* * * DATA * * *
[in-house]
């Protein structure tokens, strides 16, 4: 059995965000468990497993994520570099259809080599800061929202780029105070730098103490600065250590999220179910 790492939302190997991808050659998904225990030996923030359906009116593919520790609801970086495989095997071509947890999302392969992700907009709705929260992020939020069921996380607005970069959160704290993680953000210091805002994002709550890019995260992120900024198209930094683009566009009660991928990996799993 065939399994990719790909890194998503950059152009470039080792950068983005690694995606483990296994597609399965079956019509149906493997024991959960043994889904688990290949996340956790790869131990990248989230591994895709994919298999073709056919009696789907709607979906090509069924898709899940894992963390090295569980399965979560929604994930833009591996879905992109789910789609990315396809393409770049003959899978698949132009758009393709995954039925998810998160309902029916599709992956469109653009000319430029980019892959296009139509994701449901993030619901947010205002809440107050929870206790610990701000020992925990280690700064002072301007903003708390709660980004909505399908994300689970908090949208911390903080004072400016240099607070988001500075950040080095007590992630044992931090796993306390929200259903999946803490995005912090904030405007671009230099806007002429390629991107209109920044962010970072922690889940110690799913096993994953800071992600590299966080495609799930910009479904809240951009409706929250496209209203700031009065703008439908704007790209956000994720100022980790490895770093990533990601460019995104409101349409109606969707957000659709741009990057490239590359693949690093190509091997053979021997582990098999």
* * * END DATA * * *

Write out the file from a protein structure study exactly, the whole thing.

[in-house]
């Protein structure tokens, strides 16, 4: 059995965000468990497993994520570099259809080599800061929202780029105070730098103490600065250590999220179910 790492939302190997991808050659998904225990030996923030359906009116593919520790609801970086495989095997071509947890999302392969992700907009709705929260992020939020069921996380607005970069959160704290993680953000210091805002994002709550890019995260992120900024198209930094683009566009009660991928990996799993 065939399994990719790909890194998503950059152009470039080792950068983005690694995606483990296994597609399965079956019509149906493997024991959960043994889904688990290949996340956790790869131990990248989230591994895709994919298999073709056919009696789907709607979906090509069924898709899940894992963390090295569980399965979560929604994930833009591996879905992109789910789609990315396809393409770049003959899978698949132009758009393709995954039925998810998160309902029916599709992956469109653009000319430029980019892959296009139509994701449901993030619901947010205002809440107050929870206790610990701000020992925990280690700064002072301007903003708390709660980004909505399908994300689970908090949208911390903080004072400016240099607070988001500075950040080095007590992630044992931090796993306390929200259903999946803490995005912090904030405007671009230099806007002429390629991107209109920044962010970072922690889940110690799913096993994953800071992600590299966080495609799930910009479904809240951009409706929250496209209203700031009065703008439908704007790209956000994720100022980790490895770093990533990601460019995104409101349409109606969707957000659709741009990057490239590359693949690093190509091997053979021997582990098999």